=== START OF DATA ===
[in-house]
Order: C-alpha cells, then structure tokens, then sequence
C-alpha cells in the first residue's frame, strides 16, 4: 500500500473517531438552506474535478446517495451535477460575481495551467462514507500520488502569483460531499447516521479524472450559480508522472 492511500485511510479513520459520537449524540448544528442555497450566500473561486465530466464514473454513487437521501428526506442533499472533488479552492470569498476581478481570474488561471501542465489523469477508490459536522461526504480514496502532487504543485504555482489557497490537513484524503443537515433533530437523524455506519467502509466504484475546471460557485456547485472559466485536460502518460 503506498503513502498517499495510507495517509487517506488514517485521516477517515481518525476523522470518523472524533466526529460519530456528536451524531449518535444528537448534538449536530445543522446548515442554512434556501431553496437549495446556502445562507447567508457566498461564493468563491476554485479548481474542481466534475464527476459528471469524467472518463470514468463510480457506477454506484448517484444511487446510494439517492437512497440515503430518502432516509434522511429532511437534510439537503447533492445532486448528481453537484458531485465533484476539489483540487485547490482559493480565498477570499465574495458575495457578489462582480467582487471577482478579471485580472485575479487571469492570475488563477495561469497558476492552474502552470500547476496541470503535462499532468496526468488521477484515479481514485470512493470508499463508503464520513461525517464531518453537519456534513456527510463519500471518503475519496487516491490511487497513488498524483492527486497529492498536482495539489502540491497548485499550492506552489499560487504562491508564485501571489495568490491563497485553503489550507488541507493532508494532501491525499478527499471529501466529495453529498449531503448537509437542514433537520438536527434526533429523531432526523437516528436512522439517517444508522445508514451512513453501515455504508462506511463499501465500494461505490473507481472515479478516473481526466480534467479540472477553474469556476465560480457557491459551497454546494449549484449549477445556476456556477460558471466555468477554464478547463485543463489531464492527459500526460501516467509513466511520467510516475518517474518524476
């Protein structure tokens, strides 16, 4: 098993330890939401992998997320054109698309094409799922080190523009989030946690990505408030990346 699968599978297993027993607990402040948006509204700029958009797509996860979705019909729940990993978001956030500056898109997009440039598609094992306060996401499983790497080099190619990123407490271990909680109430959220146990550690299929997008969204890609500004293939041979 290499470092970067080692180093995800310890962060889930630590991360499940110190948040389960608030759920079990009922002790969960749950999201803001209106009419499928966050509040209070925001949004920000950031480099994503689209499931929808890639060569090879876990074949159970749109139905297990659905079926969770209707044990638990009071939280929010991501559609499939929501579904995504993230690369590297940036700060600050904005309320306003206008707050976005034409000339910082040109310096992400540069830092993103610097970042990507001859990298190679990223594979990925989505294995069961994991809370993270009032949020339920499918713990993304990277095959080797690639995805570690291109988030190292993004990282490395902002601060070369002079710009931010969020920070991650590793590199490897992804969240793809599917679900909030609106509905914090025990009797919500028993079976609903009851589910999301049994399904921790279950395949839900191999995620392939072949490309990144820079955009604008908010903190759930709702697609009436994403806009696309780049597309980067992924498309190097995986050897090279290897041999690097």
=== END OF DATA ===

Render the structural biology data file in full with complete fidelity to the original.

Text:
[in-house]
Order: C-alpha cells, then structure tokens, then sequence
C-alpha cells in the first residue's frame, strides 16, 4: 500500500473517531438552506474535478446517495451535477460575481495551467462514507500520488502569483460531499447516521479524472450559480508522472 492511500485511510479513520459520537449524540448544528442555497450566500473561486465530466464514473454513487437521501428526506442533499472533488479552492470569498476581478481570474488561471501542465489523469477508490459536522461526504480514496502532487504543485504555482489557497490537513484524503443537515433533530437523524455506519467502509466504484475546471460557485456547485472559466485536460502518460 503506498503513502498517499495510507495517509487517506488514517485521516477517515481518525476523522470518523472524533466526529460519530456528536451524531449518535444528537448534538449536530445543522446548515442554512434556501431553496437549495446556502445562507447567508457566498461564493468563491476554485479548481474542481466534475464527476459528471469524467472518463470514468463510480457506477454506484448517484444511487446510494439517492437512497440515503430518502432516509434522511429532511437534510439537503447533492445532486448528481453537484458531485465533484476539489483540487485547490482559493480565498477570499465574495458575495457578489462582480467582487471577482478579471485580472485575479487571469492570475488563477495561469497558476492552474502552470500547476496541470503535462499532468496526468488521477484515479481514485470512493470508499463508503464520513461525517464531518453537519456534513456527510463519500471518503475519496487516491490511487497513488498524483492527486497529492498536482495539489502540491497548485499550492506552489499560487504562491508564485501571489495568490491563497485553503489550507488541507493532508494532501491525499478527499471529501466529495453529498449531503448537509437542514433537520438536527434526533429523531432526523437516528436512522439517517444508522445508514451512513453501515455504508462506511463499501465500494461505490473507481472515479478516473481526466480534467479540472477553474469556476465560480457557491459551497454546494449549484449549477445556476456556477460558471466555468477554464478547463485543463489531464492527459500526460501516467509513466511520467510516475518517474518524476
């Protein structure tokens, strides 16, 4: 098993330890939401992998997320054109698309094409799922080190523009989030946690990505408030990346 699968599978297993027993607990402040948006509204700029958009797509996860979705019909729940990993978001956030500056898109997009440039598609094992306060996401499983790497080099190619990123407490271990909680109430959220146990550690299929997008969204890609500004293939041979 290499470092970067080692180093995800310890962060889930630590991360499940110190948040389960608030759920079990009922002790969960749950999201803001209106009419499928966050509040209070925001949004920000950031480099994503689209499931929808890639060569090879876990074949159970749109139905297990659905079926969770209707044990638990009071939280929010991501559609499939929501579904995504993230690369590297940036700060600050904005309320306003206008707050976005034409000339910082040109310096992400540069830092993103610097970042990507001859990298190679990223594979990925989505294995069961994991809370993270009032949020339920499918713990993304990277095959080797690639995805570690291109988030190292993004990282490395902002601060070369002079710009931010969020920070991650590793590199490897992804969240793809599917679900909030609106509905914090025990009797919500028993079976609903009851589910999301049994399904921790279950395949839900191999995620392939072949490309990144820079955009604008908010903190759930709702697609009436994403806009696309780049597309980067992924498309190097995986050897090279290897041999690097």